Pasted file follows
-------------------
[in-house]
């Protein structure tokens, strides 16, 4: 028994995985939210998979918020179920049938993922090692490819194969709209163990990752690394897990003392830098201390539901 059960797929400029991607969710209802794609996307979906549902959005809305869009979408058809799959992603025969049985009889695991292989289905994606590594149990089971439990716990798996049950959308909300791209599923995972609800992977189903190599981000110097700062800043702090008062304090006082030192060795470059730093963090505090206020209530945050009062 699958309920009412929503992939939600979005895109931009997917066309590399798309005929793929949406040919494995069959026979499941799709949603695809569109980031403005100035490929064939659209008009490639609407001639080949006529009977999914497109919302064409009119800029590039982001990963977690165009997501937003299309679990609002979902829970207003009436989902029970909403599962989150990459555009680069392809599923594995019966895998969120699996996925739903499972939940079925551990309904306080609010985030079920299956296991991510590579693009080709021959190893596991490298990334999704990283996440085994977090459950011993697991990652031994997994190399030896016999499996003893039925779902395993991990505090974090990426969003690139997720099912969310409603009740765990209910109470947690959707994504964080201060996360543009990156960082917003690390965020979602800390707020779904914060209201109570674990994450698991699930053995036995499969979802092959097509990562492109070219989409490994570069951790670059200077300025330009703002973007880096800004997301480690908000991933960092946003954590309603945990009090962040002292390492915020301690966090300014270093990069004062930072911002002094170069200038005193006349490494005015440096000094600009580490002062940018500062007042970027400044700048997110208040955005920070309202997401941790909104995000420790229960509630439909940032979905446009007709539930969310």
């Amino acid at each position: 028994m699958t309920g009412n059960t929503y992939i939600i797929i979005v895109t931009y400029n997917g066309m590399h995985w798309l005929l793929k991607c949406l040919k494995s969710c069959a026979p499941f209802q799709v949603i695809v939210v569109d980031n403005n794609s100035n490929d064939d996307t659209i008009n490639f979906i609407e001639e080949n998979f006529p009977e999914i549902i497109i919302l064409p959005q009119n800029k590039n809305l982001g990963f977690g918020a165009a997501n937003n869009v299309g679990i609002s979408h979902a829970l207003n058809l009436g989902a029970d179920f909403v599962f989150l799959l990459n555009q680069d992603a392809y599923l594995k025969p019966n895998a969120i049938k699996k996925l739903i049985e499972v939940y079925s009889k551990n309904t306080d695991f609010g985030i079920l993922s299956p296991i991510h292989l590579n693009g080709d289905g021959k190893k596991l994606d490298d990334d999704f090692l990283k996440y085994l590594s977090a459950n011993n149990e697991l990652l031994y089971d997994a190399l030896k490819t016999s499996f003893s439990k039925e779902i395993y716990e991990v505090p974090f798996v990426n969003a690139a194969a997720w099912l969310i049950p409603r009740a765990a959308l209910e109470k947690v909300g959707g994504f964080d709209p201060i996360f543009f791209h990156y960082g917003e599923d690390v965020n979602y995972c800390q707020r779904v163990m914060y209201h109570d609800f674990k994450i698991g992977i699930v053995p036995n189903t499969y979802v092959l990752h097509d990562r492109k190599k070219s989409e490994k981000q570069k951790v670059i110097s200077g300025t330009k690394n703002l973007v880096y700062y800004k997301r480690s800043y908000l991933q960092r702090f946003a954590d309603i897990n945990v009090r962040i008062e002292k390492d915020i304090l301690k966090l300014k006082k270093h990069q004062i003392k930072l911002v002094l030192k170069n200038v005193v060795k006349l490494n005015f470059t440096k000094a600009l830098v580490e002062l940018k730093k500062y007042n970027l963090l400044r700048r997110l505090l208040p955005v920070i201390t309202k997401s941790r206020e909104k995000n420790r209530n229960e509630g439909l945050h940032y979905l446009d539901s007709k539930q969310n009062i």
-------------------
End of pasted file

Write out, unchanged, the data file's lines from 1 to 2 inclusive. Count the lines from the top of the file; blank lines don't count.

[in-house]
């Protein structure tokens, strides 16, 4: 028994995985939210998979918020179920049938993922090692490819194969709209163990990752690394897990003392830098201390539901 059960797929400029991607969710209802794609996307979906549902959005809305869009979408058809799959992603025969049985009889695991292989289905994606590594149990089971439990716990798996049950959308909300791209599923995972609800992977189903190599981000110097700062800043702090008062304090006082030192060795470059730093963090505090206020209530945050009062 699958309920009412929503992939939600979005895109931009997917066309590399798309005929793929949406040919494995069959026979499941799709949603695809569109980031403005100035490929064939659209008009490639609407001639080949006529009977999914497109919302064409009119800029590039982001990963977690165009997501937003299309679990609002979902829970207003009436989902029970909403599962989150990459555009680069392809599923594995019966895998969120699996996925739903499972939940079925551990309904306080609010985030079920299956296991991510590579693009080709021959190893596991490298990334999704990283996440085994977090459950011993697991990652031994997994190399030896016999499996003893039925779902395993991990505090974090990426969003690139997720099912969310409603009740765990209910109470947690959707994504964080201060996360543009990156960082917003690390965020979602800390707020779904914060209201109570674990994450698991699930053995036995499969979802092959097509990562492109070219989409490994570069951790670059200077300025330009703002973007880096800004997301480690908000991933960092946003954590309603945990009090962040002292390492915020301690966090300014270093990069004062930072911002002094170069200038005193006349490494005015440096000094600009580490002062940018500062007042970027400044700048997110208040955005920070309202997401941790909104995000420790229960509630439909940032979905446009007709539930969310």